Schools now have Auslan mainstream
The good news for the deaf community is that Auslan the language of the hearing impaired (deaf) is being included in the Australian education mainstream.
My wife Delma of 40 years has a congenital hearing difficulty. For many years she has attended AUSLAN (Australian Sign Language) classes, held in venues from Moruya on the south coast of NSW to Tweed Heads, to The Pines in Queensland. Although these lessons have come in a variety of formats, she has now gained some aptitude in communicating in AUSLAN, and she finds it of great benefit.
The statistics show that there are almost one million Australians with some type of hearing loss (out of 22 million people). Although this includes those with partial hearing loss, it also represents only those who are registered. It is likely that many more Australians than this are at some type of disadvantage in our increasingly ‘listening’ world.
Anecdotal evidence is that the consultants who staff the hearing-testing centres across the nation are constantly astonished at how many come in for hearing tests who should have been fitted for hearing aids many years previously. Many were so used to a low level of hearing, that they didn’t even believe they were having any difficulty; while others soldiered on with their handicap because the last thing they wanted was to be seen wearing is a hearing aid.
The former Prime Minister, John Howard, however, was a good role model because he was not shy about wearing one, having had a hearing problem since he was a child. In contrast, Delma Tronson’s late father-in-law only had hearing aids fitted after he turned sixty although he struggled to hear most of his life, because his hearing was originally affected when a fire cracker went off too near his left ear when he was a child.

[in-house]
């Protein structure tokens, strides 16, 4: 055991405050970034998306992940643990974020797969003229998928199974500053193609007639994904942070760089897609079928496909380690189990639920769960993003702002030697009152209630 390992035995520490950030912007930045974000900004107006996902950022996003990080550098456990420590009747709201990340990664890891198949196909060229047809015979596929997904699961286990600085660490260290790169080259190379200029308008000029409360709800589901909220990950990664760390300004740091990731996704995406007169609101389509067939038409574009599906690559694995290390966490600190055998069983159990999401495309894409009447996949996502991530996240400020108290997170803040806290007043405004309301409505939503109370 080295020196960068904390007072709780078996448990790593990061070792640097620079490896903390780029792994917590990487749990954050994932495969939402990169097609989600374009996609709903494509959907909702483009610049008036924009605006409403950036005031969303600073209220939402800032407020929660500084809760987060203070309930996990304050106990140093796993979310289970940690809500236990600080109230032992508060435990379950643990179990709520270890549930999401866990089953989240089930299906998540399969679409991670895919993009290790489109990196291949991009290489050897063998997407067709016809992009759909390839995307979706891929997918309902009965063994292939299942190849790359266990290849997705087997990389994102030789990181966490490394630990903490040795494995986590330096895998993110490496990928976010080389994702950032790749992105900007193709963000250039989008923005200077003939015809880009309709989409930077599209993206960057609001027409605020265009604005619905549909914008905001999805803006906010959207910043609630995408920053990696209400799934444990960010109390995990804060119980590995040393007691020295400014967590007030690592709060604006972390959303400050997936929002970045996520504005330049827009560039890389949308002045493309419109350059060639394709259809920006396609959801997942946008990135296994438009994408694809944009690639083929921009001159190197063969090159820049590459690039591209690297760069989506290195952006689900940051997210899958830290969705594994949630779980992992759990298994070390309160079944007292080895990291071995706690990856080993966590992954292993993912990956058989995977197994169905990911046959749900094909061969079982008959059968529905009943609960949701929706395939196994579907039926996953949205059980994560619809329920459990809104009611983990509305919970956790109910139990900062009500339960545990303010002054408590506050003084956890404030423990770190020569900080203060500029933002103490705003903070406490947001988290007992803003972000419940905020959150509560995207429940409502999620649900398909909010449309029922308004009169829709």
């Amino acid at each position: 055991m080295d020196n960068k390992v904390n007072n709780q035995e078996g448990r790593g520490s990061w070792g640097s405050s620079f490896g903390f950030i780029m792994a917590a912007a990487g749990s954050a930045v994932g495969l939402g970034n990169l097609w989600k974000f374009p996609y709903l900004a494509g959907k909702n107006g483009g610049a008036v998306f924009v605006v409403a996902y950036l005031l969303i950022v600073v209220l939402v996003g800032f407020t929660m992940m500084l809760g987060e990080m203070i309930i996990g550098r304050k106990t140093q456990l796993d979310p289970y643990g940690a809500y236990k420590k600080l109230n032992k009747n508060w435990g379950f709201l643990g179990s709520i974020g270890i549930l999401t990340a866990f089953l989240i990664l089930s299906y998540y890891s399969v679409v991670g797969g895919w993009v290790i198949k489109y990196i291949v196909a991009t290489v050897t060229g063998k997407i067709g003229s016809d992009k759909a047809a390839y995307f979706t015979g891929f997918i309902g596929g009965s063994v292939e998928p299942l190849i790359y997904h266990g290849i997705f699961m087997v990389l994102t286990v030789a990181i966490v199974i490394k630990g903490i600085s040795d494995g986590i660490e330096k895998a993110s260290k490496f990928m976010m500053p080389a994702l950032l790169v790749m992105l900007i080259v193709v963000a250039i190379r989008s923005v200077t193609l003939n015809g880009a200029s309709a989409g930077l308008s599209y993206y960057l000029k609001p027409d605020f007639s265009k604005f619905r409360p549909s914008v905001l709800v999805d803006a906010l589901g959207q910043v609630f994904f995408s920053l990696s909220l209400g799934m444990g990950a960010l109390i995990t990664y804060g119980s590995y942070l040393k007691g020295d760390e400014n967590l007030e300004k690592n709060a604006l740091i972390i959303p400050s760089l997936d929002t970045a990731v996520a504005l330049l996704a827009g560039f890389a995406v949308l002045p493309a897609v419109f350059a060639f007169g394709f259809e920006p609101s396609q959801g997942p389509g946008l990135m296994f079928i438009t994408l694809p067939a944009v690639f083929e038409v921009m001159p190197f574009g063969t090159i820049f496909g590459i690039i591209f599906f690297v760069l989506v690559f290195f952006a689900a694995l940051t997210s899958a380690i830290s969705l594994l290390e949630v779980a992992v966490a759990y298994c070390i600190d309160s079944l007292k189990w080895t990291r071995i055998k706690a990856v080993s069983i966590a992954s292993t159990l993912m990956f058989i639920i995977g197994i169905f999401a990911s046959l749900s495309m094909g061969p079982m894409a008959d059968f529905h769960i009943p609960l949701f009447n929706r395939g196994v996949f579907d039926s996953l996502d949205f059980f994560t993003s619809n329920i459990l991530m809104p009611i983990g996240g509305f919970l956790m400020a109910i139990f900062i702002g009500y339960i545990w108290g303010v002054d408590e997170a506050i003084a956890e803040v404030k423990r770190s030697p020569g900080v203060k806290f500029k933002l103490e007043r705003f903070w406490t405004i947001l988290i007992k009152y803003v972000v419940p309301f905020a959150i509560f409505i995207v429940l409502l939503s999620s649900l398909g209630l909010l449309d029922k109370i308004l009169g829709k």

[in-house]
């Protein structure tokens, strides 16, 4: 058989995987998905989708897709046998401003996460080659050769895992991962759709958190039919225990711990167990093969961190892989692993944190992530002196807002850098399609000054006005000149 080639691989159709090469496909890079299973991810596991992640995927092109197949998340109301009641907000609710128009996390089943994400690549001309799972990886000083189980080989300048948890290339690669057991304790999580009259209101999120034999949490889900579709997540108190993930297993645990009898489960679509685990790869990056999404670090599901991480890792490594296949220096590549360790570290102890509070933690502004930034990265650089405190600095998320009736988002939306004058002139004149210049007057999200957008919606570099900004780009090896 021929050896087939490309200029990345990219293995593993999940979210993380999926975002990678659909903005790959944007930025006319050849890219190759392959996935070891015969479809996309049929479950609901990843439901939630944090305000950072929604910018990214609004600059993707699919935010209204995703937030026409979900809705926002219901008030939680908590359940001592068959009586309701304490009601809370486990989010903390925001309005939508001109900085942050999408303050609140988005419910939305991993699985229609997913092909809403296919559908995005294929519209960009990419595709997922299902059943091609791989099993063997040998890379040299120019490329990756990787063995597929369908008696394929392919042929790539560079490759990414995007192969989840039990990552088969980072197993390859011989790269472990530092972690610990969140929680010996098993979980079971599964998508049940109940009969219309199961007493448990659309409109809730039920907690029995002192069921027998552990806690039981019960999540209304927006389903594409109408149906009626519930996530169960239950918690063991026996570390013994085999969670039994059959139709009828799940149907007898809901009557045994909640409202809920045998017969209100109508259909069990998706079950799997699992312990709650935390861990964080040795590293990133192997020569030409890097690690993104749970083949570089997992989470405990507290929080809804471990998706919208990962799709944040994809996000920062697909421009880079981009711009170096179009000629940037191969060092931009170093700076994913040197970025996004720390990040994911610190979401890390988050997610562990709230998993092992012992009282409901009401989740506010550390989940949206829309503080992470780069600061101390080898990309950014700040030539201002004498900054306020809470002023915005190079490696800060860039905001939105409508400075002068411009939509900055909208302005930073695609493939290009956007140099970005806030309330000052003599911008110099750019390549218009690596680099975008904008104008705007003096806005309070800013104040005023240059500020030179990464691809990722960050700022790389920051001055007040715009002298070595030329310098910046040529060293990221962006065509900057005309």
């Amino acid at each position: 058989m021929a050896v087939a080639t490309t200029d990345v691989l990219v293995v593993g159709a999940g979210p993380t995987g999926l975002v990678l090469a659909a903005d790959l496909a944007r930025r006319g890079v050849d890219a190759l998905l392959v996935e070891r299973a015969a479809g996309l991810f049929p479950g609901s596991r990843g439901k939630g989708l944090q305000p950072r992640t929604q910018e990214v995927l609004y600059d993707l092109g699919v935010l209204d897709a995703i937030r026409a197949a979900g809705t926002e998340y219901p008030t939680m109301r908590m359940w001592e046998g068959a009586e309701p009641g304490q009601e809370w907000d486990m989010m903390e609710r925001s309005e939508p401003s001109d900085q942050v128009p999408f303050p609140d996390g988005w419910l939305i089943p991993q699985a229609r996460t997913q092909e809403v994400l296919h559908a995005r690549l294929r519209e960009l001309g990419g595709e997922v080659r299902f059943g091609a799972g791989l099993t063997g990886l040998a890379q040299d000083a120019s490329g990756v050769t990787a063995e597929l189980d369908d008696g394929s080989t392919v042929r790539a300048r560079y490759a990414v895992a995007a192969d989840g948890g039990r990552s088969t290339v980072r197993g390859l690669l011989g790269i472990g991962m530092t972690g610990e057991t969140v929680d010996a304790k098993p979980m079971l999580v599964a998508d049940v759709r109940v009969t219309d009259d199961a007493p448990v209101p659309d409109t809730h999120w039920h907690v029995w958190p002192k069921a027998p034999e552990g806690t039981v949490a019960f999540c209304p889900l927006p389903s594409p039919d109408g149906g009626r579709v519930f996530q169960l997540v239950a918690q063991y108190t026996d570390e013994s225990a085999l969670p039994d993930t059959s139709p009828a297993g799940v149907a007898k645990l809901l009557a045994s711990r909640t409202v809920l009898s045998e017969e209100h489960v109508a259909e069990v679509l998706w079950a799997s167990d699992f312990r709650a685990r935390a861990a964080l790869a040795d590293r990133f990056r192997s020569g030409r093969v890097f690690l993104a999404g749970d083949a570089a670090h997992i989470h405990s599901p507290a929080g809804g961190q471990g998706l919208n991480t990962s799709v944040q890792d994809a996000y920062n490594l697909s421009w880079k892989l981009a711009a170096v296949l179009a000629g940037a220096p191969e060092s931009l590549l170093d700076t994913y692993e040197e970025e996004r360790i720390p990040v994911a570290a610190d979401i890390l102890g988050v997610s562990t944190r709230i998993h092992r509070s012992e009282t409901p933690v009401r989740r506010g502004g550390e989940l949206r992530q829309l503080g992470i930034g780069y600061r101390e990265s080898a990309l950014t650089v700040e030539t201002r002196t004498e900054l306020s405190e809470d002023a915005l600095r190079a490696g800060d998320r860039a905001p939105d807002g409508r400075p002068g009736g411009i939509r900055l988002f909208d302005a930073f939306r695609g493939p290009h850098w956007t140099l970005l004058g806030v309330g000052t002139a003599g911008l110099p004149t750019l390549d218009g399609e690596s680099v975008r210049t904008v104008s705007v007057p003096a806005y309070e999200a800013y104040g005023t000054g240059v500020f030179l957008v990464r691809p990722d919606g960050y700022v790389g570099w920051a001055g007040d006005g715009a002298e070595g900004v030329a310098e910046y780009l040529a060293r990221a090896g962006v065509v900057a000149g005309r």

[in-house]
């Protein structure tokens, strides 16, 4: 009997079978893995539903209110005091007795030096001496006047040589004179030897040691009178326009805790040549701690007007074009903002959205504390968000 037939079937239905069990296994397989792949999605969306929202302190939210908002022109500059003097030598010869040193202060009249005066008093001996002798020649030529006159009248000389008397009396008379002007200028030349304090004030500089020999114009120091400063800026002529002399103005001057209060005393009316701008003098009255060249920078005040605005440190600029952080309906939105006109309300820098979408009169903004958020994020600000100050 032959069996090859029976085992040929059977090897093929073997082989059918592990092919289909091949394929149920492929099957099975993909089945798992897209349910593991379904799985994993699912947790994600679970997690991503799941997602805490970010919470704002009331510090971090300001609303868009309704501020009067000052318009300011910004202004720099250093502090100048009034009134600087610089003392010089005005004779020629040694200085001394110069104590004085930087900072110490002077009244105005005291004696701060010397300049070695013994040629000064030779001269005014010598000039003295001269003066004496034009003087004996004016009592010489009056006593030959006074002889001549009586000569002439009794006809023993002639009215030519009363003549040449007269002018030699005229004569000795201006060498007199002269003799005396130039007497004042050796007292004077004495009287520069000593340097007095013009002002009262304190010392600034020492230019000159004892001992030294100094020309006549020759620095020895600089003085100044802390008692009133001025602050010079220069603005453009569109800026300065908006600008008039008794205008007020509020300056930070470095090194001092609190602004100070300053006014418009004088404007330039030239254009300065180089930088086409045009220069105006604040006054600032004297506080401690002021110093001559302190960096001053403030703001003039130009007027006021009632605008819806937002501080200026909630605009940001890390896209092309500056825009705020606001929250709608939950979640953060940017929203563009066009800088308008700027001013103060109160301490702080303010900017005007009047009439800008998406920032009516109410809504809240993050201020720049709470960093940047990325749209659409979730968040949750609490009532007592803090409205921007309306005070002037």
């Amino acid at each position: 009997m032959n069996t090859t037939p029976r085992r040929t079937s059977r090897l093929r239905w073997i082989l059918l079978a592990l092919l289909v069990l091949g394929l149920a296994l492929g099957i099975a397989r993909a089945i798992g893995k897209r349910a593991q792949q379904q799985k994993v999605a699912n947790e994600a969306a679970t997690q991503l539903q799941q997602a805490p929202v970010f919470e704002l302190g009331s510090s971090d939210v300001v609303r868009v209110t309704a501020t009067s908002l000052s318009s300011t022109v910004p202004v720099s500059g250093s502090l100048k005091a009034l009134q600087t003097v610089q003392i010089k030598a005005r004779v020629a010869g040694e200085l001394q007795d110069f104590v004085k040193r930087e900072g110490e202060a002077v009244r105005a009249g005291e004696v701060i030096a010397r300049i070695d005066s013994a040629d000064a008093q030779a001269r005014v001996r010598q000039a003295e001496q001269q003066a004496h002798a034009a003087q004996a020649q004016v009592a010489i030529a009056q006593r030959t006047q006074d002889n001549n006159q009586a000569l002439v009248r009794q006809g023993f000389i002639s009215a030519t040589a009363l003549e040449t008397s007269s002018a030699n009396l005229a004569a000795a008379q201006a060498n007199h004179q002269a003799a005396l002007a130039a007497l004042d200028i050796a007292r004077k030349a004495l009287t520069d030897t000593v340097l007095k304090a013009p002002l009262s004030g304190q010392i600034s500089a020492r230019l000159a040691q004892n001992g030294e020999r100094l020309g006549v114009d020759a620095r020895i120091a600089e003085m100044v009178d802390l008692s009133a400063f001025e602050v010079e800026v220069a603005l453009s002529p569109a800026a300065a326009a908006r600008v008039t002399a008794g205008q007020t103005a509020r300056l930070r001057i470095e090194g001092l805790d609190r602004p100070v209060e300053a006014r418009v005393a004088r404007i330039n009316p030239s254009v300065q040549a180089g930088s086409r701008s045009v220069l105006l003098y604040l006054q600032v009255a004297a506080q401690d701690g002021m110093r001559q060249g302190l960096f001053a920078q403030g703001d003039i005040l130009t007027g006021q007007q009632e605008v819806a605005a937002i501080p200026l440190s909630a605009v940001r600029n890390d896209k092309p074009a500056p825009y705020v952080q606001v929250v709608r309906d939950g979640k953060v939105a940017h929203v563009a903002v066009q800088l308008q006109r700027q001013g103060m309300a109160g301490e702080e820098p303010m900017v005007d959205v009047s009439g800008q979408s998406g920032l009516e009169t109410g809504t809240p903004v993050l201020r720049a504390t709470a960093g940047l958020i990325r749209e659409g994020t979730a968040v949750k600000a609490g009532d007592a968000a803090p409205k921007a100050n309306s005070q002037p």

Auslan choir, Tweed Heads
In those days, hearing impairment was not diagnosed in children, because the symptoms were not recognised as well as they are today. Nowadays, the Australian Government has various schemes available to help people who are in financial need with the equipment they need such as hearing aids; of course there are similar schemes available for people with any other disability.
Hearing aids have come a long way from the battery operated large cumbersome modules of the 1950s to today’s digital models with miniature electronics that not only can fit neatly inside an ear, but can filter out extraneous noise and help the wearer to hear more ‘natural’ sound.
The profoundly deaf, if they wish, now have easier access to cochlear implants where a devise is inserted surgically in the ‘cochlear’ (spiral) structure within the ear and connected to the outside of the skull, where the receiver is fitted. This device was developed in Australia about thirty years ago, and even that has evolved into a very sophisticated and simplified technology that has transformed innumerable lives. Already, in 100 countries 180,000 people have been fitted with one type of cochlear implant or another.